Project uses sonar, sand to stabilize old Carey Salt mining caverns in Hutchinson, Kansas.
Processes evolve. Ownerships shift. Times change.
Now, underground caverns that had defied such progressions for decades are spurring a fresh approach in remediation — a collection of upgrades filling a void for efficient, effective and sustainable solutions for the mining industry and its property-owning successors.
The new approach — a meticulous process to fill underground caverns with sand readily available from nearby quarries — already has provided some welcome stability in Hutchinson, Kan., where a former Carey Salt mine had been the site of subterranean mining conducted in the early to mid-20th century.
The Mosaic Co. acquired the idle property as part of a merger in 2004 and needed help managing historical risks associated with the property, particularly those alongside a transcontinental rail line.
VigIndustries Inc., a Mosaic subsidiary, hired Burns & McDonnell to put its geological and engineering knowledge and experience to work. The relationship opened with evaluations, led to innovative approaches and ultimately resulted in a timely, affordable and environmentally sensitive remediation effort developed with contractor USC Technologies.
"This project demonstrates Mosaic's commitment to responsible management," says Jim Brandt, manager of Corporate EHS, Legacy and Acquisitions at Mosaic, based in Plymouth, Minn. "Burns & McDonnell and USC Technologies have provided valuable ingenuity and technical expertise on this
very challenging project."
Mapping a Sound Approach
Burns & McDonnell started by evaluating more than 100 caverns at the site. The study identified three particular voids — all adjacent to the BNSF Railway line, which carries more than 60 trains a day — needing remediation, because of a potential for collapse. Sonar mapping revealed roofs more than 200 feet below ground, with one of the voids large enough to enclose the entire dome of the U.S. Capitol.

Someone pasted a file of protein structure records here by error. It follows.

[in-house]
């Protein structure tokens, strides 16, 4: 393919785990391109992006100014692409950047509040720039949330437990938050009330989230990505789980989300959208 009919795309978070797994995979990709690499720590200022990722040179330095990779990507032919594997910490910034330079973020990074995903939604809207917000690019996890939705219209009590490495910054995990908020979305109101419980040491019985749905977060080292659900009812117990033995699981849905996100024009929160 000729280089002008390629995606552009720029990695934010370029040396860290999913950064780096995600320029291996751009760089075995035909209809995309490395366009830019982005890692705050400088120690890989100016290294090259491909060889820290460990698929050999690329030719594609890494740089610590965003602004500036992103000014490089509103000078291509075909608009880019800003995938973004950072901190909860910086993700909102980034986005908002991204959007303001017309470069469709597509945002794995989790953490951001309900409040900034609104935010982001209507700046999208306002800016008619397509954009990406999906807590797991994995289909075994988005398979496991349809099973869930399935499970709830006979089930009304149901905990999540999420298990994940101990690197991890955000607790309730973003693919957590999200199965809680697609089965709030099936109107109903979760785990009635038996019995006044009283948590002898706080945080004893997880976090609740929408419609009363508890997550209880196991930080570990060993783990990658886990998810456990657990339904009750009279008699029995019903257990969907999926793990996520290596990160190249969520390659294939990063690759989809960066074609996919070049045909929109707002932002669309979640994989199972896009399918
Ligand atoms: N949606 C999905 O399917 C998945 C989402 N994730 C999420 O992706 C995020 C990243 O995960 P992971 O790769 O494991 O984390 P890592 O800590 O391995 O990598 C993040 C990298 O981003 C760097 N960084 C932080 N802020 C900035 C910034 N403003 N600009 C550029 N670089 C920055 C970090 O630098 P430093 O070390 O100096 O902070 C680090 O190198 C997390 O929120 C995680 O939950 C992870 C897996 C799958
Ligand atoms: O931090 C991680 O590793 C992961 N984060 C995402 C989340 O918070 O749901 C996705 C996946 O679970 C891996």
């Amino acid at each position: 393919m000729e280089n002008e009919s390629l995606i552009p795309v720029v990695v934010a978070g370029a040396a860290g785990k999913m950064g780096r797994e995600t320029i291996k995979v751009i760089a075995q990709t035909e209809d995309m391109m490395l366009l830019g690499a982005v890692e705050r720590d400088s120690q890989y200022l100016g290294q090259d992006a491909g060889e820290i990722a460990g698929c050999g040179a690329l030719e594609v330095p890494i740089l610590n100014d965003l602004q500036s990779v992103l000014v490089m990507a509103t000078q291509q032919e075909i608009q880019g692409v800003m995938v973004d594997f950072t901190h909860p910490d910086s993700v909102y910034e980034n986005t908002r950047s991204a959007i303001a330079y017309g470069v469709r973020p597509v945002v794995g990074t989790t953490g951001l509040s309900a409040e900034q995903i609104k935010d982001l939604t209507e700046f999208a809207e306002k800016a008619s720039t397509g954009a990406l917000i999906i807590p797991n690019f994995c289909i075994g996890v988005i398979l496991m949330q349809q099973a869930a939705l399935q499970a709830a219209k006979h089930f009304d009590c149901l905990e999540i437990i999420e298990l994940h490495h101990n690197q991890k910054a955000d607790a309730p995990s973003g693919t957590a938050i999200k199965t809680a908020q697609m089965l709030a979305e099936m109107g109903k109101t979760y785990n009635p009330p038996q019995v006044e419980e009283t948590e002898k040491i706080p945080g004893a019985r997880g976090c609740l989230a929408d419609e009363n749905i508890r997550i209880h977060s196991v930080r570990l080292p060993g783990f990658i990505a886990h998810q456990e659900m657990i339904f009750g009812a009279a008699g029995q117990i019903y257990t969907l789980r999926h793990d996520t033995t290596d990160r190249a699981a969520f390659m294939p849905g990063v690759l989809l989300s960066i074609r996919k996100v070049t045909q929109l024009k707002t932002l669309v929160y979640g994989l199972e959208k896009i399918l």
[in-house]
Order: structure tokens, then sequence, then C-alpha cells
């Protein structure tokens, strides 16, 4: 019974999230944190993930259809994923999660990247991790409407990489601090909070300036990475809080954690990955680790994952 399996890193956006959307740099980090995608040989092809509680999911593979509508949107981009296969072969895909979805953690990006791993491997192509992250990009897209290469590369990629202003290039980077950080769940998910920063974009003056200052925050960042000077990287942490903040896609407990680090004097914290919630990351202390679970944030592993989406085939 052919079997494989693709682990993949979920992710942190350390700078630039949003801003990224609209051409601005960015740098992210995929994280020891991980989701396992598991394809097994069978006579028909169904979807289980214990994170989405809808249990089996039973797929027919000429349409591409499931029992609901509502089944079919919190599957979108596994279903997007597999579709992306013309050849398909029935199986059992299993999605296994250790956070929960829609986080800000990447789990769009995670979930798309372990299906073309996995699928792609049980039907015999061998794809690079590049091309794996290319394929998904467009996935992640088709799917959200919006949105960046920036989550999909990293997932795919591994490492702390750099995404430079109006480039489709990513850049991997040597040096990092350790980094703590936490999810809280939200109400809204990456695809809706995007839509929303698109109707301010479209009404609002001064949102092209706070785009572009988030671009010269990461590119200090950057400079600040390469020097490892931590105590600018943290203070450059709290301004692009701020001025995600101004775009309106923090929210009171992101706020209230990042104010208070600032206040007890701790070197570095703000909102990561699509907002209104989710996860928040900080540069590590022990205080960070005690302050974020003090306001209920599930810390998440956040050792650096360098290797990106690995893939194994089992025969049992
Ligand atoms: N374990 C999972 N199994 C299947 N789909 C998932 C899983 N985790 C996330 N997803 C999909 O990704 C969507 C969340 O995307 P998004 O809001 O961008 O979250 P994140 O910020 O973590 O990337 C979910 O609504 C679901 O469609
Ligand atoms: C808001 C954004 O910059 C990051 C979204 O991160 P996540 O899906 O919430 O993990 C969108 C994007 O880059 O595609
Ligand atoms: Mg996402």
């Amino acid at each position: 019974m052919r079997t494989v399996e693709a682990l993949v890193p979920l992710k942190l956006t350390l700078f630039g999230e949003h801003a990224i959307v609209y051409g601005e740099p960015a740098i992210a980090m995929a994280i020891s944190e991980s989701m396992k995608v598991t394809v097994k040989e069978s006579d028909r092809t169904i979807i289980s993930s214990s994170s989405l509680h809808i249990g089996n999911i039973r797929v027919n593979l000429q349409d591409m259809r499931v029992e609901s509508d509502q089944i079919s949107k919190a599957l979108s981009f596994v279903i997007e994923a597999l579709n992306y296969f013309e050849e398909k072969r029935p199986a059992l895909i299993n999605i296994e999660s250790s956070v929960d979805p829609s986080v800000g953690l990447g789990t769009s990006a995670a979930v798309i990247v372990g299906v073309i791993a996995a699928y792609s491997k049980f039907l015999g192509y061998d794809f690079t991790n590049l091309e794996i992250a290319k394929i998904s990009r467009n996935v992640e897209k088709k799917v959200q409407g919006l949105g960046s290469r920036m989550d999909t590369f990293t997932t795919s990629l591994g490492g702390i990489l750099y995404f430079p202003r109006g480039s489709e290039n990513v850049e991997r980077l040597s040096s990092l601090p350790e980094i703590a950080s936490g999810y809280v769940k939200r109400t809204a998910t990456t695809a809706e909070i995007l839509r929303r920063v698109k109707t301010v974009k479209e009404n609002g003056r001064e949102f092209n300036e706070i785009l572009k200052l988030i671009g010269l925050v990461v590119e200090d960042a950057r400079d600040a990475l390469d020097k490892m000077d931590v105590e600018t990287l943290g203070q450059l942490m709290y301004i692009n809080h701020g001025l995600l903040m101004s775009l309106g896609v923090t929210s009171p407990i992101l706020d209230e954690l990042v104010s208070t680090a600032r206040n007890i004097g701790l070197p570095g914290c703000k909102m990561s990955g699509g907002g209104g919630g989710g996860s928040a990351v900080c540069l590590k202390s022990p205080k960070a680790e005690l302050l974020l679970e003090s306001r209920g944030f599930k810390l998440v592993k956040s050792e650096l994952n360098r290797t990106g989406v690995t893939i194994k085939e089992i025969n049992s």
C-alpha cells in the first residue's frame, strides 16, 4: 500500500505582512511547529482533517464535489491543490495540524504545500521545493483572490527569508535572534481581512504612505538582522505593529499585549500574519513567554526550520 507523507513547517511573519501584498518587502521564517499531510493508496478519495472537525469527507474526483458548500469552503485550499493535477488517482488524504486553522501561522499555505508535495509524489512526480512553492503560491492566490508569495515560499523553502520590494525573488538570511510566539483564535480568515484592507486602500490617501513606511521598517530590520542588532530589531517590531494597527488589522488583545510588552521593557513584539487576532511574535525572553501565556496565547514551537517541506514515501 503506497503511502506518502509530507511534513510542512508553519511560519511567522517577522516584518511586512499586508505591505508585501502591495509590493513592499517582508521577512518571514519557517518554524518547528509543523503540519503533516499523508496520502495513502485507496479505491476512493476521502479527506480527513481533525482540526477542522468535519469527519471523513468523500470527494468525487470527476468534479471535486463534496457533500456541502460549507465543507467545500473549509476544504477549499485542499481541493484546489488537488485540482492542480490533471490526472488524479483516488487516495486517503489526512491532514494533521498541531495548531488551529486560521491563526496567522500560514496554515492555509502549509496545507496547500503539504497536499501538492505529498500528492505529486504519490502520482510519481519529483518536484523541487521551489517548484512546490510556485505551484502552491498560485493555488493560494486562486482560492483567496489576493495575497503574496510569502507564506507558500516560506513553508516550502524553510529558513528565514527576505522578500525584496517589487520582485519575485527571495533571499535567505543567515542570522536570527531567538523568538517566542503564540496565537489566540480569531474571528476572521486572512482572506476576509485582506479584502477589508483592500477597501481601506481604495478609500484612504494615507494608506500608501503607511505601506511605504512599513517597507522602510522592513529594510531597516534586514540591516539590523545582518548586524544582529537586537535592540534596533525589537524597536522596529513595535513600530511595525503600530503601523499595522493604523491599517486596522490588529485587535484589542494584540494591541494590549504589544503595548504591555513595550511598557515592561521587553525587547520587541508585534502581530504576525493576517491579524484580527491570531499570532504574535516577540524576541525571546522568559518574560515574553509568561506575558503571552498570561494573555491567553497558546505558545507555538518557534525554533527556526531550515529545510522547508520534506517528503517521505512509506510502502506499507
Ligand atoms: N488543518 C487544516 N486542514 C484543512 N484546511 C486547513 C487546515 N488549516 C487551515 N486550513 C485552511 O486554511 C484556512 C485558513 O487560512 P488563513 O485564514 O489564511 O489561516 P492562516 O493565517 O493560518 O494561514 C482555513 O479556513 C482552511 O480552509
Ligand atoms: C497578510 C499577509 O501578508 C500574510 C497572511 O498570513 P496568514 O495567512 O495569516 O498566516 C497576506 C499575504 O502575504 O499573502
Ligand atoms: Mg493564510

Such mapping proved critical. The images provided three-dimensional views of where filling would be needed, how much material would be required and what locations might prove conducive for drilling — both for placing sand and for opening relief wells to stabilize the caverns.
More than 127,000 tons of alluvial sand would be trucked in from nearby commercial quarries and flow into caverns at a steady pace: 1 ton per minute, for 12 hours a day, for more than a year.
"The project required out-of-the-ordinary technology and ingenuity for achievement of the project's goals," says Ed Lindgren, an associate geologist at Burns & McDonnell. "By driving well casings through layers of bedrock, crews poured sand in through the tops of caverns, sometimes approaching at
That's where more innovation and experimentation came in: Engineers, geologists and the contractor worked together to see that the falling sand — billions of tiny grains entering through a narrow chute — could spread out and reach all open crevices waiting below.
"Think of it like an hourglass," Lindgren says. "A giant, dark, irregularly shaped hourglass - underground, and with water at the bottom."
Draining Water, Adding Sand
Because the caverns were former solution mines — water had been pumped underground to dissolve the surrounding salt and carry the desired mineral back to the surface — Burns & McDonnell engineers and geologists carefully sited relief wells to serve as drains for brine to be displaced.
At a rate of 150 gallons per minute, air-lift pumps discharged 5.2 million gallons of the salt-saturated water into an injection well owned by the city of Hutchinson, a solution welcomed as environmentally sound.
And the swift removal of brine enabled crews to accelerate their placement of sand, helping finish the job six months ahead of schedule.
Team members also developed new techniques to track and document backfill progress and completion, establishing guidelines and procedures for a project that itself could fill an even larger void: the need for a proven, economical and effective method for eliminating risk of collapse at sites where subterranean caverns remain unfilled.
"This really is groundbreaking stuff," Lindgren said. "And it's all underground."
For more information, contact J. David Langford, 816-822-3175.